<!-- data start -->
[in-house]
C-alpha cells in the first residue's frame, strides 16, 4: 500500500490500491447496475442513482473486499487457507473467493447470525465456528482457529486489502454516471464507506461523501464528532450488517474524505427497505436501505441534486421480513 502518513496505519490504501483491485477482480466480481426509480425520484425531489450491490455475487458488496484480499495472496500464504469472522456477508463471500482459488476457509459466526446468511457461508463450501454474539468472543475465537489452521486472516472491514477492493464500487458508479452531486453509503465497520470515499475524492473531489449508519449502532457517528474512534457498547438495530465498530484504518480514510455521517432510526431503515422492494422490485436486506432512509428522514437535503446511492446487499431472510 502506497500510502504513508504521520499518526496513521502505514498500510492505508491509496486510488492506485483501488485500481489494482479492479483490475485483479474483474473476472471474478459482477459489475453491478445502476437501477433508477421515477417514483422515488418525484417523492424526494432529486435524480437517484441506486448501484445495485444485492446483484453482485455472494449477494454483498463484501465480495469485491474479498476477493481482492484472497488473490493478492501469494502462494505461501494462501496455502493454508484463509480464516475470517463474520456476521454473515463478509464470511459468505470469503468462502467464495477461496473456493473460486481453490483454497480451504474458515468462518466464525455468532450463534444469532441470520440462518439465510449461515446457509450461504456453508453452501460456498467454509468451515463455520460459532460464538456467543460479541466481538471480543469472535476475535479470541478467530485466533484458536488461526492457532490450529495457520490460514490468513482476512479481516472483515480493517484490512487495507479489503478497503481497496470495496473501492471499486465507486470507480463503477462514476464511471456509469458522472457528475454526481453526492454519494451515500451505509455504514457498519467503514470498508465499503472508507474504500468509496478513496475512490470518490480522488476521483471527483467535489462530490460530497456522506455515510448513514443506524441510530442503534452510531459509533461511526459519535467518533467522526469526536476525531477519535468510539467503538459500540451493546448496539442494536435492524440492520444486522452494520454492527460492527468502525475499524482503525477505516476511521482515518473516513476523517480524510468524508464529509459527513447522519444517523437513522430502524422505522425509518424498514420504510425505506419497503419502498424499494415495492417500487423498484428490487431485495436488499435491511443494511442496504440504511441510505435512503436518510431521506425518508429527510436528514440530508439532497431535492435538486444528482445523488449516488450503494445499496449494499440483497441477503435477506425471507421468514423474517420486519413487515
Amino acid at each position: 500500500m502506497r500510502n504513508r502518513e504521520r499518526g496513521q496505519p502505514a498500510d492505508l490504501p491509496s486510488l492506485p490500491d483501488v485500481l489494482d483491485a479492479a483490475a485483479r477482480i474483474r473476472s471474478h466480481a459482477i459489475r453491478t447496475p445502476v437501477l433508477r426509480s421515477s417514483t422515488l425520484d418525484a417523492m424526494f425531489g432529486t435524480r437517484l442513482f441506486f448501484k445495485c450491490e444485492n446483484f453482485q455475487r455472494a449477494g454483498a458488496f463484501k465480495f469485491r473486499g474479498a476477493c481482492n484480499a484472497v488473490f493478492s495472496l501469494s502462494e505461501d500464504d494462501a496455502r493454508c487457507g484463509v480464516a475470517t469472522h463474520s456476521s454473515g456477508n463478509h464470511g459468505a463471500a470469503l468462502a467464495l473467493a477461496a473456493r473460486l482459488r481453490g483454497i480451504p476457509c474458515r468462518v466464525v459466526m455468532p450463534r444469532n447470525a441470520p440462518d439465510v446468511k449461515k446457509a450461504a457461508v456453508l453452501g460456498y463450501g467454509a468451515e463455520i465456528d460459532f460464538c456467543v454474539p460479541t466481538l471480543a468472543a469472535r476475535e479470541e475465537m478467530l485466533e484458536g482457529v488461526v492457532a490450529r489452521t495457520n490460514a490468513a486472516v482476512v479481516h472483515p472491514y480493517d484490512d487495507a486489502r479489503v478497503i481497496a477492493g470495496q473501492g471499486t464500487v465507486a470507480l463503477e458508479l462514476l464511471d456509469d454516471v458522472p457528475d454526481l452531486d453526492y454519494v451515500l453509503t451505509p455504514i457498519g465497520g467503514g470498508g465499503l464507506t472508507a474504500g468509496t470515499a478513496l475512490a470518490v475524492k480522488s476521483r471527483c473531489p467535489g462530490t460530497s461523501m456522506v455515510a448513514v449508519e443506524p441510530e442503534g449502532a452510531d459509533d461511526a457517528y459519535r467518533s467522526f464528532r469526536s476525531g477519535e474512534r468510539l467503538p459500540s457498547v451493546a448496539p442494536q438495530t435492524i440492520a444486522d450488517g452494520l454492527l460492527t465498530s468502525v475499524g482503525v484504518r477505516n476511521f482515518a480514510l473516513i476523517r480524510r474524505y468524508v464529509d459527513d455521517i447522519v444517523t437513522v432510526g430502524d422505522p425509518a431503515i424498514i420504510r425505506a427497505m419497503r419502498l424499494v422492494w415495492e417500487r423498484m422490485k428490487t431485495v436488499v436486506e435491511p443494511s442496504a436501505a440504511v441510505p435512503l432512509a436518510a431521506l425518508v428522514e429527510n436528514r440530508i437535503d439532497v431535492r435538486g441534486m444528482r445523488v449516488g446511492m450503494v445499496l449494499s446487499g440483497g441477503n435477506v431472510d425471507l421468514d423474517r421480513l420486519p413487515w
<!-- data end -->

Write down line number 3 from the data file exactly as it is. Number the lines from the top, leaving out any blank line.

Amino acid at each position: 500500500m502506497r500510502n504513508r502518513e504521520r499518526g496513521q496505519p502505514a498500510d492505508l490504501p491509496s486510488l492506485p490500491d483501488v485500481l489494482d483491485a479492479a483490475a485483479r477482480i474483474r473476472s471474478h466480481a459482477i459489475r453491478t447496475p445502476v437501477l433508477r426509480s421515477s417514483t422515488l425520484d418525484a417523492m424526494f425531489g432529486t435524480r437517484l442513482f441506486f448501484k445495485c450491490e444485492n446483484f453482485q455475487r455472494a449477494g454483498a458488496f463484501k465480495f469485491r473486499g474479498a476477493c481482492n484480499a484472497v488473490f493478492s495472496l501469494s502462494e505461501d500464504d494462501a496455502r493454508c487457507g484463509v480464516a475470517t469472522h463474520s456476521s454473515g456477508n463478509h464470511g459468505a463471500a470469503l468462502a467464495l473467493a477461496a473456493r473460486l482459488r481453490g483454497i480451504p476457509c474458515r468462518v466464525v459466526m455468532p450463534r444469532n447470525a441470520p440462518d439465510v446468511k449461515k446457509a450461504a457461508v456453508l453452501g460456498y463450501g467454509a468451515e463455520i465456528d460459532f460464538c456467543v454474539p460479541t466481538l471480543a468472543a469472535r476475535e479470541e475465537m478467530l485466533e484458536g482457529v488461526v492457532a490450529r489452521t495457520n490460514a490468513a486472516v482476512v479481516h472483515p472491514y480493517d484490512d487495507a486489502r479489503v478497503i481497496a477492493g470495496q473501492g471499486t464500487v465507486a470507480l463503477e458508479l462514476l464511471d456509469d454516471v458522472p457528475d454526481l452531486d453526492y454519494v451515500l453509503t451505509p455504514i457498519g465497520g467503514g470498508g465499503l464507506t472508507a474504500g468509496t470515499a478513496l475512490a470518490v475524492k480522488s476521483r471527483c473531489p467535489g462530490t460530497s461523501m456522506v455515510a448513514v449508519e443506524p441510530e442503534g449502532a452510531d459509533d461511526a457517528y459519535r467518533s467522526f464528532r469526536s476525531g477519535e474512534r468510539l467503538p459500540s457498547v451493546a448496539p442494536q438495530t435492524i440492520a444486522d450488517g452494520l454492527l460492527t465498530s468502525v475499524g482503525v484504518r477505516n476511521f482515518a480514510l473516513i476523517r480524510r474524505y468524508v464529509d459527513d455521517i447522519v444517523t437513522v432510526g430502524d422505522p425509518a431503515i424498514i420504510r425505506a427497505m419497503r419502498l424499494v422492494w415495492e417500487r423498484m422490485k428490487t431485495v436488499v436486506e435491511p443494511s442496504a436501505a440504511v441510505p435512503l432512509a436518510a431521506l425518508v428522514e429527510n436528514r440530508i437535503d439532497v431535492r435538486g441534486m444528482r445523488v449516488g446511492m450503494v445499496l449494499s446487499g440483497g441477503n435477506v431472510d425471507l421468514d423474517r421480513l420486519p413487515w